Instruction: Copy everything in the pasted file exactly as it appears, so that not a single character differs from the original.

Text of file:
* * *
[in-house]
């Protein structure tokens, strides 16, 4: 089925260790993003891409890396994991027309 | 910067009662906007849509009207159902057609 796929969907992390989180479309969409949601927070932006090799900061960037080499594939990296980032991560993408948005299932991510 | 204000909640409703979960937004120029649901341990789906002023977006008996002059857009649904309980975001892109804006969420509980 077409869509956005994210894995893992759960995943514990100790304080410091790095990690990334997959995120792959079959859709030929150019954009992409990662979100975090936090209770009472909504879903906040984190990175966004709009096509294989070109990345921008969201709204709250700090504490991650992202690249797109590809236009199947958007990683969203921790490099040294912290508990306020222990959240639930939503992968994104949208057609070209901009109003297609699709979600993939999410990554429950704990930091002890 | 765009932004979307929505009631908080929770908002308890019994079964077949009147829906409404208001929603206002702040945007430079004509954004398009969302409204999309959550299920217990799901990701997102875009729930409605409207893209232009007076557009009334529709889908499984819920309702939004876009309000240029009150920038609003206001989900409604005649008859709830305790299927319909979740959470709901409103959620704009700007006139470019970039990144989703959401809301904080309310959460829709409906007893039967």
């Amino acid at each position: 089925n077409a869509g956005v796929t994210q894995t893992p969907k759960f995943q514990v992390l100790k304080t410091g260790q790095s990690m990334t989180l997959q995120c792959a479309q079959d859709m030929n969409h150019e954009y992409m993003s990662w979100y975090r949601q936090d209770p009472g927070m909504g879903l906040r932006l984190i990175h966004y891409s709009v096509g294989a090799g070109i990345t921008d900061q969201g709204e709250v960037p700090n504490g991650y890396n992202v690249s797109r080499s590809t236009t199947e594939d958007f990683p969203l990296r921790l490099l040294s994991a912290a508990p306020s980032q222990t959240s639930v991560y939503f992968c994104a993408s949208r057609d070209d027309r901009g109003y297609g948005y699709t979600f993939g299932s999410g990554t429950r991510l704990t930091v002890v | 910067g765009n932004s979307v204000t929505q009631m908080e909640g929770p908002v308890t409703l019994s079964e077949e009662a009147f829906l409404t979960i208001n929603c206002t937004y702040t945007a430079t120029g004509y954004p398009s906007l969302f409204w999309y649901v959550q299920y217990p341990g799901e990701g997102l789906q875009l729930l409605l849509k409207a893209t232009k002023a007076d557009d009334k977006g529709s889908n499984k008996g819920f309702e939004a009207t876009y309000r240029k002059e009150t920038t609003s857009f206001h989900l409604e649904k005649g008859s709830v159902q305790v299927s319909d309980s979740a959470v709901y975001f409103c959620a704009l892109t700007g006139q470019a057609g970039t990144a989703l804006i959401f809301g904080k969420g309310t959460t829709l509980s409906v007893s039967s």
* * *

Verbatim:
[in-house]
């Protein structure tokens, strides 16, 4: 089925260790993003891409890396994991027309 | 910067009662906007849509009207159902057609 796929969907992390989180479309969409949601927070932006090799900061960037080499594939990296980032991560993408948005299932991510 | 204000909640409703979960937004120029649901341990789906002023977006008996002059857009649904309980975001892109804006969420509980 077409869509956005994210894995893992759960995943514990100790304080410091790095990690990334997959995120792959079959859709030929150019954009992409990662979100975090936090209770009472909504879903906040984190990175966004709009096509294989070109990345921008969201709204709250700090504490991650992202690249797109590809236009199947958007990683969203921790490099040294912290508990306020222990959240639930939503992968994104949208057609070209901009109003297609699709979600993939999410990554429950704990930091002890 | 765009932004979307929505009631908080929770908002308890019994079964077949009147829906409404208001929603206002702040945007430079004509954004398009969302409204999309959550299920217990799901990701997102875009729930409605409207893209232009007076557009009334529709889908499984819920309702939004876009309000240029009150920038609003206001989900409604005649008859709830305790299927319909979740959470709901409103959620704009700007006139470019970039990144989703959401809301904080309310959460829709409906007893039967």
């Amino acid at each position: 089925n077409a869509g956005v796929t994210q894995t893992p969907k759960f995943q514990v992390l100790k304080t410091g260790q790095s990690m990334t989180l997959q995120c792959a479309q079959d859709m030929n969409h150019e954009y992409m993003s990662w979100y975090r949601q936090d209770p009472g927070m909504g879903l906040r932006l984190i990175h966004y891409s709009v096509g294989a090799g070109i990345t921008d900061q969201g709204e709250v960037p700090n504490g991650y890396n992202v690249s797109r080499s590809t236009t199947e594939d958007f990683p969203l990296r921790l490099l040294s994991a912290a508990p306020s980032q222990t959240s639930v991560y939503f992968c994104a993408s949208r057609d070209d027309r901009g109003y297609g948005y699709t979600f993939g299932s999410g990554t429950r991510l704990t930091v002890v | 910067g765009n932004s979307v204000t929505q009631m908080e909640g929770p908002v308890t409703l019994s079964e077949e009662a009147f829906l409404t979960i208001n929603c206002t937004y702040t945007a430079t120029g004509y954004p398009s906007l969302f409204w999309y649901v959550q299920y217990p341990g799901e990701g997102l789906q875009l729930l409605l849509k409207a893209t232009k002023a007076d557009d009334k977006g529709s889908n499984k008996g819920f309702e939004a009207t876009y309000r240029k002059e009150t920038t609003s857009f206001h989900l409604e649904k005649g008859s709830v159902q305790v299927s319909d309980s979740a959470v709901y975001f409103c959620a704009l892109t700007g006139q470019a057609g970039t990144a989703l804006i959401f809301g904080k969420g309310t959460t829709l509980s409906v007893s039967s």